Hospice volunteer’s gift is empathy

By | November 18, 2009

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Irene Pranica (Sam Lucero | The Compass)

But Irene always came home to Sobieski and it was the guy from out in the country (she lived in town) who stole her heart. His name was Andrew Pranica but no one ever called him that. The world would always know him as “Sparky,” a nickname he got as a kid.

“He was 17 years older than me. He always laughed, he knew me when I was born,” said Irene.

They would raise two children, Mary Pranica, who is an assistant manager for Tommy Bahama, a cruise-wear retailer, and Peter Pranica, who is the TV play-by-play announcer for the NBA’s Memphis Grizzlies. He got his dream, said Pranica, with his first days in broadcasting working on the radio station at Premontre High School in Green Bay.

Irene and Sparky raised their children on a piece of land that came from her husband’s family and enjoyed life in the country. She worked for a time part-time for the diocese after her marriage. Back then, she said, the rule was when a woman married, she could only work for six months full-time afterwards for the diocese. She worked as a study center moderator at the Catholic high schools when her children attended, which helped pay for their educations and made it more convenient to get them into Green Bay. “Catholic education was very important to us,” she said.

Your Catholic Neighbor

Name: Irene Pranica

Parish: St. Maximilian Kolbe, Sobieski

Age: 71

Favorite saint: Maximilian Kolbe

Words to live by: “Wherever the path of life leads, always be true to yourself and remember from whence you came.”

In 1993 Irene’s world started to change. She was the one to find her beloved mother dead in her home on Dec. 22, 1993, and then the next October she lost Sparky. He had just been diagnosed with pancreatic cancer the day before and she didn’t have the opportunity once again to say her good-byes. “I always felt cheated because I never said good-bye,” she said.

“That was really pretty devastating,” said Irene sitting in the comfortable home she and Sparky built together. As she started to look at picking up the pieces, “I truly felt I didn’t have a purpose in life,” she said, remembering, “There was just no reason to get up in the morning.”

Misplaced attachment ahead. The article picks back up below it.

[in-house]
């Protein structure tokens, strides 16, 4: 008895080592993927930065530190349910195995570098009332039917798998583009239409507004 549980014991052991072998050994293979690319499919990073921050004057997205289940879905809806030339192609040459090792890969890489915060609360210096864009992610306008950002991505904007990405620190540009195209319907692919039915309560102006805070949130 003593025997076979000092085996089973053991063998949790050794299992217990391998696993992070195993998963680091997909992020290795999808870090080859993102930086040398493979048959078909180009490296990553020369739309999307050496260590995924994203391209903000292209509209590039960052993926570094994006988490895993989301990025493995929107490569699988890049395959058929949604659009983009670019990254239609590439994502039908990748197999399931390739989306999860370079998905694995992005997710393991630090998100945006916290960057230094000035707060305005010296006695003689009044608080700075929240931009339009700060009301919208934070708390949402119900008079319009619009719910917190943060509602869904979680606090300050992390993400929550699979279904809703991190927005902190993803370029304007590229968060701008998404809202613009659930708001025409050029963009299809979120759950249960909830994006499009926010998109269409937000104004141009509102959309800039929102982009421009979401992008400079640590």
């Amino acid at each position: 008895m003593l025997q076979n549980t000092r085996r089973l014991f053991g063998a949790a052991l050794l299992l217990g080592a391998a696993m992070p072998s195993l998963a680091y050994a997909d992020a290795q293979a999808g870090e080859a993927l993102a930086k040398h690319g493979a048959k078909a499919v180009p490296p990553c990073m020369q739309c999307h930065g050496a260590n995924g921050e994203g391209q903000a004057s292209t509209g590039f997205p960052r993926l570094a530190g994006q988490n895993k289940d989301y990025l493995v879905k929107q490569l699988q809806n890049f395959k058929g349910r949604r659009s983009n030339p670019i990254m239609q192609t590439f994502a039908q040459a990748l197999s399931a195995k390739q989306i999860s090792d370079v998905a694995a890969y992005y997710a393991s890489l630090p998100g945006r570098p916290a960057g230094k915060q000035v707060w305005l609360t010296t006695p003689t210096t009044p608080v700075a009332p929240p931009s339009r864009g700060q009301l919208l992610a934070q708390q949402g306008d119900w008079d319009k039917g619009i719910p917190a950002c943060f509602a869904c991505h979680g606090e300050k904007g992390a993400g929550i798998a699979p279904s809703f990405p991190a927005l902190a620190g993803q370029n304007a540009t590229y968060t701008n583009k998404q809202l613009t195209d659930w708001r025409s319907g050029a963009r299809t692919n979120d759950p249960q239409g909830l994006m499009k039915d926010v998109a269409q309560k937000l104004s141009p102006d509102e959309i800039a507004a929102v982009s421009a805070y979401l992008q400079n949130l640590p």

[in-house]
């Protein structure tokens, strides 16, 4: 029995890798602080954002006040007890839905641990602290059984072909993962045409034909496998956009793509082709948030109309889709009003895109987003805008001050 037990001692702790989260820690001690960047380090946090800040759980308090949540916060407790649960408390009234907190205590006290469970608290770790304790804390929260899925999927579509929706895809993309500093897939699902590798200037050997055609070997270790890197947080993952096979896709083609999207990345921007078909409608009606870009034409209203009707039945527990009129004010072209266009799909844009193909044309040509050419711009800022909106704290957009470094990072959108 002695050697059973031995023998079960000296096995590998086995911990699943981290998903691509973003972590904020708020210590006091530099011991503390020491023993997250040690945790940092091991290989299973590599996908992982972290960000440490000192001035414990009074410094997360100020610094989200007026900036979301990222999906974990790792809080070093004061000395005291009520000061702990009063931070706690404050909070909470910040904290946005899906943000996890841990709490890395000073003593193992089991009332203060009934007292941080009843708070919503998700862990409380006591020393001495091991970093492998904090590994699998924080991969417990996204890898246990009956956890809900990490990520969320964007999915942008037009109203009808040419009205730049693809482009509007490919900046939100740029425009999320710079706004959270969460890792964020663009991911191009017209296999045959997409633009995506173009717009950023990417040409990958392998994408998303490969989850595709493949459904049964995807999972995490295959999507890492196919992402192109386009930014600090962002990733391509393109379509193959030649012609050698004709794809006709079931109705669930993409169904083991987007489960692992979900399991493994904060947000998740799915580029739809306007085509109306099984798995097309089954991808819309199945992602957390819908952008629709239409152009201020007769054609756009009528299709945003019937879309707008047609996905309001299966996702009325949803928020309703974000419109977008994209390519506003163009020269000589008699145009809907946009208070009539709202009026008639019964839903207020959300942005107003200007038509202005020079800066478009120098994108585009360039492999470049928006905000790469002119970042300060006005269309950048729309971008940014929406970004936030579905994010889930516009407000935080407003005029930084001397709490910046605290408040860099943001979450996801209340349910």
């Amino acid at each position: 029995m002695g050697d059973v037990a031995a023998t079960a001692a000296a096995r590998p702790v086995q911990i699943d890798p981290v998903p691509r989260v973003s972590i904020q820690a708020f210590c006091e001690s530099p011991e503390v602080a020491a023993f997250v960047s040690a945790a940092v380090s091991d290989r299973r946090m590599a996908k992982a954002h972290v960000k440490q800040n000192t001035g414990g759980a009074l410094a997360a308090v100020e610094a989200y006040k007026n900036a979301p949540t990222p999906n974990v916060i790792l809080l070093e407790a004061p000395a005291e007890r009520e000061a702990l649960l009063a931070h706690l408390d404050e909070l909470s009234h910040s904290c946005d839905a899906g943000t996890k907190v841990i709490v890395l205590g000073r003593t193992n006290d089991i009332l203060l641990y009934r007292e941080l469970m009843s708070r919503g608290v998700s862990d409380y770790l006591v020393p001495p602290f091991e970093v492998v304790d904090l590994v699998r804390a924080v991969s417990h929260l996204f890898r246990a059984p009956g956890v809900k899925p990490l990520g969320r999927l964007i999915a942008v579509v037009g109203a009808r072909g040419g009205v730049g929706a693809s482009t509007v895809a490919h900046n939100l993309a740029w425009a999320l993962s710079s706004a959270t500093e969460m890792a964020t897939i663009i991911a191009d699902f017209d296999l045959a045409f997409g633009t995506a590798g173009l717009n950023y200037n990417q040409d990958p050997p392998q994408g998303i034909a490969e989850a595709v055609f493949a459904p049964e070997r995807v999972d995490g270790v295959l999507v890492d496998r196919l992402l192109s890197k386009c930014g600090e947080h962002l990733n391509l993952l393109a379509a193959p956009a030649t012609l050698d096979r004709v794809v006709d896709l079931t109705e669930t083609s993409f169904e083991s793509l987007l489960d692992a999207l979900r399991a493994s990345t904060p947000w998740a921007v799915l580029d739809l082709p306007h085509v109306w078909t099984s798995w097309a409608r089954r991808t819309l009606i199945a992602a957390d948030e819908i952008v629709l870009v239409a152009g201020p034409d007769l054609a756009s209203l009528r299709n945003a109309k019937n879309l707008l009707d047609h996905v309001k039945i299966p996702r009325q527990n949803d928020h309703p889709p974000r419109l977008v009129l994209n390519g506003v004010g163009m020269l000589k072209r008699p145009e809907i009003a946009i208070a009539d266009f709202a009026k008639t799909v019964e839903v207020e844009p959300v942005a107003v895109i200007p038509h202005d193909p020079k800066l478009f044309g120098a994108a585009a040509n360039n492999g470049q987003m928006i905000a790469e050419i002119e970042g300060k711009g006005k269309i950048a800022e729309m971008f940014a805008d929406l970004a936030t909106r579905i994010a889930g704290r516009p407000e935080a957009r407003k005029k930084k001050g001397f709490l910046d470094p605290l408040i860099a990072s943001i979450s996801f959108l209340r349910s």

But then slowly Irene started to take chances again. In September 1995 someone recommended her for the part-time position as parish secretary at her lifelong parish of St. John Cantius in Sobieski, which today is part of St. Maximilian Kolbe Parish. She’s still there today.

In 1997 she opened an envelope with a request from Unity, the hospice and palliative care program that serves the 12-county region of Northeast Wisconsin, to insert into the bulletin an announcement for volunteers.

“It sounded like something I would like,” she said.

“The reason I went into social work, I just love being with people, especially elderly people,” Irene said.

For a dozen years now, Irene has been a faithful volunteer with Unity, Leaders in Hospice and Palliative Care, which in November celebrates National Hospice Month. Earlier this year she was honored at the Wisconsin Public Service Volunteer Awards as the runner-up for the Associated Bank Heart of Gold Lifetime Achievement Award. “That was quite an experience,” she said.

She has been active as a companion sitter, facilitates bereavement groups, and currently coordinates monthly luncheons for women who have suffered loss. And she is now at work on her 73rd prayer shawl. The prayer shawls are presented to patients who are in the Unity program and Irene said as she knits she prays for the people who will receive them.

“Irene truly gives from her heart,” said Lisa De Sieno, director of Bereavement and Volunteer Services with Unity. “During this month, where we recognize hospice on a national level, I believe Irene embodies this heart of hospice within her own community. She has taken her own personal experiences of loss and found a seed of hope that has grown to overflowing which she in turn shares with others in their times of need. She offers a quiet, gentle and understanding presence.”

“All of a sudden you are alone,” Irene said of loss, adding, “It gets better but you don’t forget.”

She loves what she does, helping people get through their loss to begin a new life. Her advice to those suffering loss and dealing with grief is this: Don’t let anyone tell you how long it should take to work through the pain. But also don’t be afraid to take chances to make a new beginning.

Her advice to those who want to support a friend or loved one dealing with a loss, especially with the holidays so close? Don’t forget them and don’t think it gets easier any time soon.

“A friend of mine lost her husband. I call her every year on the anniversary,” said Irene.

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